On Tuesday (7 June), the Reserve Bank of Australia (RBA) decided to lift the cash rate by 50 bps, from 0.35 per cent to 0.85 per cent, which followed its 25-bp increase the month earlier. The move marked the largest increase in the cash rate since 2000, from its historic low of 0.1 per cent.
The faster-than-anticipated increases came as a shock, with many economists predicting a June rise between 25-bps and 40 bps, after the RBA considered the options in May.
Speaking to the ABC’s Leigh Sales about why the RBA moved interest rates so hard Philip Lowe said the inflation rate was too high and decisive action to “normalise monetary conditions” must be taken.
“We had emergency settings during the pandemic, I think that was the right thing to do, but the emergency is over. And it’s time to remove the emergency settings and move to more normal settings of monetary policy,” he said.
“The other consideration was that inflation is high. At the moment it’s 5 per cent and by the end of the year I expect inflation to get to 7 per cent. That’s a very high number and we need to be able to chart a course back to 2 per cent to 3 per cent inflation. I’m confident we can do that but it’s going to take time.
“Australians need to be prepared for higher interest rates.”
Noting the RBA’s inflation target is between 2-3 per cent, Mr Lowe said it’s reasonable to consider the cash rate will get to 2.5 per cent “at some point”.
“How fast we get to 2.5 per cent, and indeed whether we get to 2½ per cent, is going to be determined by events,” he said.
“An interest rate of 2.5 per cent in inflation-adjusted terms is a real interest rate of zero, which in historical terms is a very low number. And I would expect that over time we want an average inflation adjusted interest rate to be more than zero.”
Inflation will come down, as rates rise
While Australia has a history of a flexible inflation target, he said the RBA was committed to ensuring it returns to 2-3 per cent, regardless of mortgage constraints.
“We’ll do what’s necessary to get inflation back to 2 to 3 per cent. And it’s unclear at the moment how far interest rates will need to go up to get that,” Mr Lowe said.
Given the economic factors driving the rise in inflation will begin to change, as we move into a post-pandemic era Mr Lowe said the headline rate of inflation should slow.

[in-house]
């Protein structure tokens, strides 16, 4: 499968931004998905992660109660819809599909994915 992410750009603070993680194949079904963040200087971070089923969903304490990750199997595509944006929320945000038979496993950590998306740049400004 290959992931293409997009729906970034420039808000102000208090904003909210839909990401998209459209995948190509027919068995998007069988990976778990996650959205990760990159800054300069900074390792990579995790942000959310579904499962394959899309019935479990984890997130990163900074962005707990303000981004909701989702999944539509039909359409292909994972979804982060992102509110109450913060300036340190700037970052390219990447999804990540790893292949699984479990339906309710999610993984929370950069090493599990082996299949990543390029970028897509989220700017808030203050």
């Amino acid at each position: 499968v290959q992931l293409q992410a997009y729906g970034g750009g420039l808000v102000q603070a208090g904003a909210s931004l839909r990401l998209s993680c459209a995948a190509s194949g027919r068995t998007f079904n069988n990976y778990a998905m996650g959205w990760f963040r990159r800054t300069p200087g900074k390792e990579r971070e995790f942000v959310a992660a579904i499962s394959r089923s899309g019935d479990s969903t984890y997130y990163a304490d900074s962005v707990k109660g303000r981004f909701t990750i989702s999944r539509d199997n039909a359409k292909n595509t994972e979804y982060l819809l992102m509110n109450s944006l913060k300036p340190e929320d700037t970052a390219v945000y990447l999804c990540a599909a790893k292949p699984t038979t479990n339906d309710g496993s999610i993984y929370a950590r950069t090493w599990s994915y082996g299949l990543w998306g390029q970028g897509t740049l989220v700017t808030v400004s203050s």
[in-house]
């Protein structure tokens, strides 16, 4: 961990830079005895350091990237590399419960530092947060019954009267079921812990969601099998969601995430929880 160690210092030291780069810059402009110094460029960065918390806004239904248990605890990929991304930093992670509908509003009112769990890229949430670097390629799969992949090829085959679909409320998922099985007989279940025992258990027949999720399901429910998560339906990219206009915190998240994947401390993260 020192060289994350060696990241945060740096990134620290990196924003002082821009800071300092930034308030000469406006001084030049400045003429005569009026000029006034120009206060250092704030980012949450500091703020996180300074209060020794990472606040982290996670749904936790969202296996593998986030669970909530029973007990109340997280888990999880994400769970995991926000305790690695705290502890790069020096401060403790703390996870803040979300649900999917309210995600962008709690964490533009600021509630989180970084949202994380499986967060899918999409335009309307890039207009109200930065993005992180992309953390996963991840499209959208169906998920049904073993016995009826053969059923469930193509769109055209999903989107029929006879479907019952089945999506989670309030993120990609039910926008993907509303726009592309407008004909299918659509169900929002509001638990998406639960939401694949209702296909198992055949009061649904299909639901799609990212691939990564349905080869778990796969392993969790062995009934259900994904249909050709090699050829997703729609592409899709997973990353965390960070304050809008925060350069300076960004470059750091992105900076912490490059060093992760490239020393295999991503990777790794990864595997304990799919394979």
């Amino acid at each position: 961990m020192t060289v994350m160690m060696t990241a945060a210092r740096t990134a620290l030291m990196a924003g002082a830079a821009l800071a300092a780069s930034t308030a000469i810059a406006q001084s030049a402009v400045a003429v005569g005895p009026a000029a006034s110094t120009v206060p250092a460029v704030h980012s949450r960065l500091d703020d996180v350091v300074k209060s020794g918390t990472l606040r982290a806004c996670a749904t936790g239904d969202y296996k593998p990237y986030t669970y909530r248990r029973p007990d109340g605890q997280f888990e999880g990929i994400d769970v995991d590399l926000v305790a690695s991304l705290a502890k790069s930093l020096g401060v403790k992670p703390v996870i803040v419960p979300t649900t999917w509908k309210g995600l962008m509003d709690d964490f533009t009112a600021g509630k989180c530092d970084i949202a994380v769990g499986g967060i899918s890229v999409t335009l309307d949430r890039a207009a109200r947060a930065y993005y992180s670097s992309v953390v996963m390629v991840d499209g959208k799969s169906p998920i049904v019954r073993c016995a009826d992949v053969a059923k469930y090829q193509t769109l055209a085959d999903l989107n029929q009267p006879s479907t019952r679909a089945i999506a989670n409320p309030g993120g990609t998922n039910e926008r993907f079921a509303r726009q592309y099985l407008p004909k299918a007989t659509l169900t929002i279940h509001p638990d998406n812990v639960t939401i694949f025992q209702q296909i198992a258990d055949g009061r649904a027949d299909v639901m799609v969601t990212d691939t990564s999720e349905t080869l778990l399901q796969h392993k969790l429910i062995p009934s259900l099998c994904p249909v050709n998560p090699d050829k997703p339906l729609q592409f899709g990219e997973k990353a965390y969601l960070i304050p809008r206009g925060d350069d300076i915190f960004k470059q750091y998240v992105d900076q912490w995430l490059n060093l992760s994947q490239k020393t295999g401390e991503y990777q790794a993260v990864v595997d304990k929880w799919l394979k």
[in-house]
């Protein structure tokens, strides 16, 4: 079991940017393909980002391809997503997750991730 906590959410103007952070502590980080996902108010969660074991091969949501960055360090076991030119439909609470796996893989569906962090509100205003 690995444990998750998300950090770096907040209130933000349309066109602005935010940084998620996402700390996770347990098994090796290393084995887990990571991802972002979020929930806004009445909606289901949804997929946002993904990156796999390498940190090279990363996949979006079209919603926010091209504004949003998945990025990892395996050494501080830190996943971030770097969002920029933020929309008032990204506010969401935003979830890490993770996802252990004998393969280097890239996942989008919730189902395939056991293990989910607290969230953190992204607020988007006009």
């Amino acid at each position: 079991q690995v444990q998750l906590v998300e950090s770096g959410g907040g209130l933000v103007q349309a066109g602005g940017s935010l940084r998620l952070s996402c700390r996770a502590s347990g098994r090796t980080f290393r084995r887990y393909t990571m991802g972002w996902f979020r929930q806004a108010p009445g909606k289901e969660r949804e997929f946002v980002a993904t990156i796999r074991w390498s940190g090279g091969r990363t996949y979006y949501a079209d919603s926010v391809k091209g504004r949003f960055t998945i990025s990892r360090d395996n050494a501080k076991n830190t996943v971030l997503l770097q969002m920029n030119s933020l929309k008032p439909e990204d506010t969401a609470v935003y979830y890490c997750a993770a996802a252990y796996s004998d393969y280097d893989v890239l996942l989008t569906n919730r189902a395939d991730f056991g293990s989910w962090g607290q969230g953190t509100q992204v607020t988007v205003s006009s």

“We’re seeing the global economy respond to some of the supply-side problems – that will help bring prices down, at least the rate of inflation down.
“At the moment, the spending pressure in the economy is putting pressure on capacity. Almost every business that I speak to says it’s very hard to hire workers. So the current rate of spending in the economy is putting pressure on the capacity of the economy.
“When there’s a lot of pressure on capacity, prices go up and higher interest rates will establish a better balance between spending and the ability of the economy to produce goods and services.
“Over time, higher interest rates will get a better balance there.”
While Mr Low anticipates that rate will go down by the first quarter of 2023, he said to expect a peak of 7 per cent by the end of the year.
“By the time we get into the second half of next year, inflation will clearly be coming down, but in the first quarter, we’ll see lower rates of headline inflation,” he said.
Increase in rate will sting some households
While the RBA does not base its decision on the property market, it does consider how many households will be impacted by the rising interest rate environment.
Given the skyrocketing house prices seen over the past two years, and associated mortgage debts, coupled with further rate hikes it may come as no surprise that housing affordability is expected to worsen, according to the Real Estate Institute of Australia (REIA).
The REIA found the proportion of income required to meet mortgage repayments increased by 0.2 percentage points to 37.3 per cent, over the March quarter.
Noting the increase in mortgage repayments required for many Australians, Mr Lowe said the RBA understands the current increases are putting pressure on some families’ budgets.
“They’re coping with higher interest rates, higher fuel prices, higher food prices, so we know already for some households they are finding it difficult,” Mr Lowe said.
“I also know there are some households who welcome higher interest rates. So different households are in different positions, and the Reserve Bank staff spend a lot of time trying to understand that.
“At the end of the day, though, our responsibility is a national one. We want to make sure that inflation is low and stable, the country gets to full employment, the financial stability of the country is preserved.”
[Related: RBA considered 40-bp cash rate raise]